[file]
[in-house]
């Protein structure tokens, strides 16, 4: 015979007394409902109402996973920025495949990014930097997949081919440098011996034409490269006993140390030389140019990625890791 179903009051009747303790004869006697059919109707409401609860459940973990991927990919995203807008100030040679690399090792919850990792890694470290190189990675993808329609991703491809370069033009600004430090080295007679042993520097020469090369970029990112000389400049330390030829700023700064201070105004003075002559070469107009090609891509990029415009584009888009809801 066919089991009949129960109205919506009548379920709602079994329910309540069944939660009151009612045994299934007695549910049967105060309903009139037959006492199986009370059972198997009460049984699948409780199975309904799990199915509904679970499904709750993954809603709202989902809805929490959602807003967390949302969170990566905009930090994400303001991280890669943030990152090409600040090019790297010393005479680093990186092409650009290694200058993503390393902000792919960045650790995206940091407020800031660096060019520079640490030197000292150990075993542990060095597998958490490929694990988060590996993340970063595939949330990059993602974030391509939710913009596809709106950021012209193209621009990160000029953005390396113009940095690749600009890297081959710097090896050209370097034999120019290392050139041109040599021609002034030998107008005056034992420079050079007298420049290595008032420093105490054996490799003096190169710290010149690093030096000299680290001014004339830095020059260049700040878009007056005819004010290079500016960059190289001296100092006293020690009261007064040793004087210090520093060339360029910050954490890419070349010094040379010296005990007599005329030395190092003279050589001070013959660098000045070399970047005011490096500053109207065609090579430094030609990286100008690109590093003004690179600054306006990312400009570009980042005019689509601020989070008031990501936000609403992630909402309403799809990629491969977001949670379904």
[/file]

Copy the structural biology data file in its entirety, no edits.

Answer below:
[in-house]
């Protein structure tokens, strides 16, 4: 015979007394409902109402996973920025495949990014930097997949081919440098011996034409490269006993140390030389140019990625890791 179903009051009747303790004869006697059919109707409401609860459940973990991927990919995203807008100030040679690399090792919850990792890694470290190189990675993808329609991703491809370069033009600004430090080295007679042993520097020469090369970029990112000389400049330390030829700023700064201070105004003075002559070469107009090609891509990029415009584009888009809801 066919089991009949129960109205919506009548379920709602079994329910309540069944939660009151009612045994299934007695549910049967105060309903009139037959006492199986009370059972198997009460049984699948409780199975309904799990199915509904679970499904709750993954809603709202989902809805929490959602807003967390949302969170990566905009930090994400303001991280890669943030990152090409600040090019790297010393005479680093990186092409650009290694200058993503390393902000792919960045650790995206940091407020800031660096060019520079640490030197000292150990075993542990060095597998958490490929694990988060590996993340970063595939949330990059993602974030391509939710913009596809709106950021012209193209621009990160000029953005390396113009940095690749600009890297081959710097090896050209370097034999120019290392050139041109040599021609002034030998107008005056034992420079050079007298420049290595008032420093105490054996490799003096190169710290010149690093030096000299680290001014004339830095020059260049700040878009007056005819004010290079500016960059190289001296100092006293020690009261007064040793004087210090520093060339360029910050954490890419070349010094040379010296005990007599005329030395190092003279050589001070013959660098000045070399970047005011490096500053109207065609090579430094030609990286100008690109590093003004690179600054306006990312400009570009980042005019689509601020989070008031990501936000609403992630909402309403799809990629491969977001949670379904």